Tucker Carlson’s Next Interview Could Make Him Hated Around the Globe, But It’s One the World Needs to Hear: Report

Except for war correspondents, real journalism in network news organizations is largely dead. Few still remember Barbara Walters in her early years asking the Libyan dictator Muammar Gaddafi why people thought he was mad or crossing the Bay of Pigs with Cuba’s Fidel Castro.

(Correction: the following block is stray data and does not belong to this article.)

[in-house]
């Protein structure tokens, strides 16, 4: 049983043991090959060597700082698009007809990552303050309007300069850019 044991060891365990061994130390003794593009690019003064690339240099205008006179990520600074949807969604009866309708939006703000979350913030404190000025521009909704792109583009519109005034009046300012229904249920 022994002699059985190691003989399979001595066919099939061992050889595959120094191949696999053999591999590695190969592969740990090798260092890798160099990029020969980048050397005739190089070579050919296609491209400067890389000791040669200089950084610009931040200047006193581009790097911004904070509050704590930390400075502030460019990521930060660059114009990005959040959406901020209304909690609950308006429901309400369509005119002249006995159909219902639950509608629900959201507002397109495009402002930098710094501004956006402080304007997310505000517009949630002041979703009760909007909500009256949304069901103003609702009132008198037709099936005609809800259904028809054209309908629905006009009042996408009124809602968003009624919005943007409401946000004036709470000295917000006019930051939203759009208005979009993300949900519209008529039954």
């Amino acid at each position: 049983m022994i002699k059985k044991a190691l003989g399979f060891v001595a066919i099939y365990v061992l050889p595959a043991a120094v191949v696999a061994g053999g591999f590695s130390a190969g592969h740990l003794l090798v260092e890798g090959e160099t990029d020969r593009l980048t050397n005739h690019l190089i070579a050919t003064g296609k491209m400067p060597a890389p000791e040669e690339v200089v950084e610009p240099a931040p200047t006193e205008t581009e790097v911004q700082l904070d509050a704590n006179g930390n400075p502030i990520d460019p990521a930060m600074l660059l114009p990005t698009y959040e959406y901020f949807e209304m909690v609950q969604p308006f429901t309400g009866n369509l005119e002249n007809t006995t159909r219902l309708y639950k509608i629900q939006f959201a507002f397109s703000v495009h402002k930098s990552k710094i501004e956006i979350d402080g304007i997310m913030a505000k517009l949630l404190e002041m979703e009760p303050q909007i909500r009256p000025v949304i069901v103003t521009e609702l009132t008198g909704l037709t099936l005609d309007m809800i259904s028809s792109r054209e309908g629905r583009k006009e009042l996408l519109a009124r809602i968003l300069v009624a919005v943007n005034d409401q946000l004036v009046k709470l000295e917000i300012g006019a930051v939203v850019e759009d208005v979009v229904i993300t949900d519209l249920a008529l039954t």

You can’t get away with that kind of thing on the cable news channels, either. There are too many rules — too many conditions. While news channels might have succumbed to cancel cultures, a foundational economic principle persists: The market inherently gravitates toward equilibrium. The collaboration between the social media platform X and former Fox News host Tucker Carlson could signify a return to this equilibrium. In 19 episodes since its June 6 debut, Carlson’s new show has given a platform to a variety of perspectives, even unpopular ones. Another one could be on the horizon. [firefly_poll] According to Julia Davis of Russian Media Monitor, Margarita Simonyan, a prominent figure within the Kremlin’s media apparatus and editor-in-chief of the Russian state-controlled media organization Russia Today, recently revealed that Carlson had sought to interview Russian President Vladimir Putin. “Tucker is doing a great job. By the way, he’s really asking for an interview with Vladimir Putin! It would be great if someone hears this and gets this message to the president,” Simonyan said, according to Russian Media Monitor’s translation. While Carlson has not confirmed the accuracy of her claim, his reputation as a media maverick willing to challenge conventions suggests he might be bold enough to pursue such an opportunity. Irrespective of his decision, it remains clear that Putin will continue to wield his influence over Russia’s direction. However, there’s an intriguing aspect to a sharp-minded advocate of press freedom like Carlson engaging with the reviled Russian leader. The move would surely attract heavy criticism, but Carlson is used to it by now. He has attempted to get an interview with the Russian dictator before, according to Axios. The outlet reported in July 2021 that Carlson was engaged in conversations with informal intermediaries between the U.S. and the Kremlin to facilitate an interview with Putin, details of which somehow reached the U.S. government. In June 2021, Carlson informed his audience of 3 million viewers on Fox News that “we heard from a whistleblower within the U.S. government who reached out to warn us that the NSA, the National Security Agency, is monitoring our electronic communications and is planning to leak them in an attempt to take this show off the air.” “Things like that should not happen in America,” he said. “But unfortunately, they do happen, and in this case, they did happen.” The NSA issued a rare public denial of Carlson’s allegations. Putin’s central role in the invasion of Ukraine and the ongoing conflict is undeniable, and this interview, if it were to happen, could provide the world with a chance to hear the Russian leader answer tough questions about the war and the state of his country. From a journalistic standpoint, it holds the potential to be a worthy endeavor. Is Tucker Carlson listening? This article appeared originally on The Western Journal.

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